- Wood beads with fairly large holes. These came in packs of 30, and I used 5-6 packs.
- Kitchen twine
- Tapestry needle
- Spray paint
- Newspaper (not shown)
- Masking tape or painters tape
- Round template about the size you want for the wreath, like an embroidery hoop
- Glue gun
Directions First we’ll string the beads and make the weaved pattern. Determine how large you want the wreath to be. I thought this 9-inch embroidery hoop was a good guide. We're going to use both ends of the string so we have to estimate how much we need...I thought 3 times around the hoop was good. Thread one end of the twine through the tapestry needle and string some beads. Form a loop as you go and determine if that's the size you want. Here, I decided 15 was good. Tie a knot to secure. Remove the needle. If you look at the finished picture, you'll see that there are 7 beads in each blue section and 8 beads in each yellow section (so 15 per loop). So first, string a bunch of beads on the other end of the string. It will be a multiple of 8. As you string, lay it out in a weave pattern to determine when to stop stringing. Each weave has 8 beads. When you've met the other side, stop stringing. For me, I made 11 weaves, or used 88 beads. I know that sounds like a lot! Now we'll join the two ends i.e. the end of your long strand of beads to the original loop you made. Thread the long strand through the 8th bead in the original loop and pull until the beads meet. Now we’ll start the weaving pattern. String on 7 beads (the pink numbered beads in the pic below) and then count 8 beads on the other strand (the black numbered beads). You’ll thread the string through the 8th bead. Repeat the serpentine pattern til you get to the end. To finish, thread your needle through the 8th bead of the original loop, and then tie a knot. For me, the final knot was in the same spot as the very first knot I tied to make the original loop. You can add a dab of glue to all the knots for extra security but it should be ok. Note: Be sure to pull the string taught but not so much that the loops look warped. And try to pull them all equally taught or some might be bigger or floppier than others. Before painting the beads, start creating the wreath form. You can always purchase a wreath form and base the size of the wreath on that, but cardboard is perfectly adequate. I took the 9-inch embroidery hoop and laid that on top of the beads. Then I took a bigger hoop and laid that on top as well. As long as the beads overlap the hoops it should be fine. Then lay the two hoops onto the cardboard and trace around. Set aside for now…you can finish this part while the paint is drying. Ok, time to paint! First I painted the blue section, so I took strips of newspaper and wrapped the other beads (that I would later paint yellow) and taped them down. The 8th bead through which you weaved the twine to make the pattern will be yellow, to be the “point” of the sun rays. So make sure you cover that one well to avoid color overlap. Note: you can always paint the beads first. Since this was my first time making this wreath, I didn’t know how many beads I wanted to use, or how many would be yellow or blue. But if you follow this tutorial exactly, or if you want to make it all one color, random colors, etc, you can definitely paint the beads ahead of time and you won’t have to worry about covering sections and overlapping paint. I sprayed 2-3 coats on one side. This particular paint dries in 10 minutes so I waited that long in between coats. After the last coat, I waited about an hour and turned it over to paint the other side. After a few hours to make sure it was completely dry, I repeated the process with the yellow paint. Cover up the blue sections and apply 2-3 coats, then flip over and paint the other side. I noticed when everything was dry that I missed a lot of spots, and some of the yellow did overlap on the neighboring blue beads. So I went outside and sprayed some paint into a bowl and used a paintbrush to do some touching up. Just a thin coat should be fine. Allow to dry for an hour or so. So during all that paint drying time, you can work on the wreath form that you traced out. Use scissors or an X-acto knife to cut out the cardboard form. Then start covering it up. You can use yarn, ribbon, strips of fabric, or paper. Since my front door is white and I wanted a neutral and clean background, I chose the same white twine. So tie a knot and leave a little tail. Wrap wrap wrap and wrap some more, then tie a knot to the tail you left. When you're done wrapping, Tie another length of twine at the top. This will be for hanging the wreath. We’re almost there! Lay the beads on top of the wreath form. The blue beads just barely drape over the outside edge of the wreath form, and the yellow beads will stick out towards the inside edge. Take one of the 8th beads and center it on the twine you just tied to make the wreath hanger. Apply hot glue on that bead and press down. Making sure the beads are evenly spread out and positioned well, glue the 8th beads towards the bottom, then on the sides, until all the 8th beads are glued down. Then glue down the blue beads to the side edge of the wreath form (just the 2-3 middle beads should be fine). If any of the loops sag, or if you notice beads that still didn’t get quite covered up with paint (argh!) you can glue those down too. Hang it up, and you’re done! Yay for Summer!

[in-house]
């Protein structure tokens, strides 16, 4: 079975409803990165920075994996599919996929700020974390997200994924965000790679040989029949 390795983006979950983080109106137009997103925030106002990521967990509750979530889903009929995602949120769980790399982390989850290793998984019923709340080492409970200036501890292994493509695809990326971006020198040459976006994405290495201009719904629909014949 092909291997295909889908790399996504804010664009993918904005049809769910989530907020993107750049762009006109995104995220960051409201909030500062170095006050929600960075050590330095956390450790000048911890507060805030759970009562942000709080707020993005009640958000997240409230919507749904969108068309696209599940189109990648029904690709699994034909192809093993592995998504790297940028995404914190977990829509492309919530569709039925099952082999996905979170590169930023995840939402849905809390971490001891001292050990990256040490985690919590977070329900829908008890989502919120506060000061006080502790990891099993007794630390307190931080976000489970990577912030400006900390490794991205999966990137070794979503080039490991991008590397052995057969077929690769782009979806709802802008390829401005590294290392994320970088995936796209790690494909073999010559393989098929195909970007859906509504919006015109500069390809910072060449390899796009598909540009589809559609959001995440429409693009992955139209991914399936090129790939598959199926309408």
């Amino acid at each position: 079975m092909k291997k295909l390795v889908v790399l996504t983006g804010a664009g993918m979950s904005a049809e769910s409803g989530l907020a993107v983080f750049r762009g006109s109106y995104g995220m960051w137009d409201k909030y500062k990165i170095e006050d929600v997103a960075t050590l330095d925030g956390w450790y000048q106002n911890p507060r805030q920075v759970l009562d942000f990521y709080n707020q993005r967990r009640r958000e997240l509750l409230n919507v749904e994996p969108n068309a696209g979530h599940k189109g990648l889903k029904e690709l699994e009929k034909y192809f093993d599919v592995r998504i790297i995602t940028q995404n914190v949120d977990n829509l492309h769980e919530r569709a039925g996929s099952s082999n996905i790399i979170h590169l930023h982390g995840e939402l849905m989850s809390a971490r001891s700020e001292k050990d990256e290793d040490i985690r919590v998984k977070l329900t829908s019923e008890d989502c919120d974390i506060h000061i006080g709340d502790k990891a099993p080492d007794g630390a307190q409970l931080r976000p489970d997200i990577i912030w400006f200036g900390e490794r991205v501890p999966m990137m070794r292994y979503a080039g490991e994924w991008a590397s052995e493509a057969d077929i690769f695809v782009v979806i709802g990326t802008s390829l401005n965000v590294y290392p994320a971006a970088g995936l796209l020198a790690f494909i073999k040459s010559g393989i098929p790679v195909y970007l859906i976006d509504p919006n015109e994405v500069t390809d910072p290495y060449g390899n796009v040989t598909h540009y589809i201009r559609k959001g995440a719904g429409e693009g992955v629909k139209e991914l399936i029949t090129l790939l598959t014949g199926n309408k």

Hope you’ll stop by The Silly Pearl to say hi and check out my other tutorials! Thanks a million to Kelli and Kristi for having me here today! + + + + + + + + + + + Thanks for being here, Steph! Hope you'll also visit our other wreaths like our Life is a Beach wreath our book page wreath and our coffee filter wreath!
FREE EMAIL COURSE
5 Low Cost Tricks to Make Your House Look Like $1 Million
It's Lolly Jane's 5 FAVORITE Tricks to spruce up your space affordably.
Don't miss these!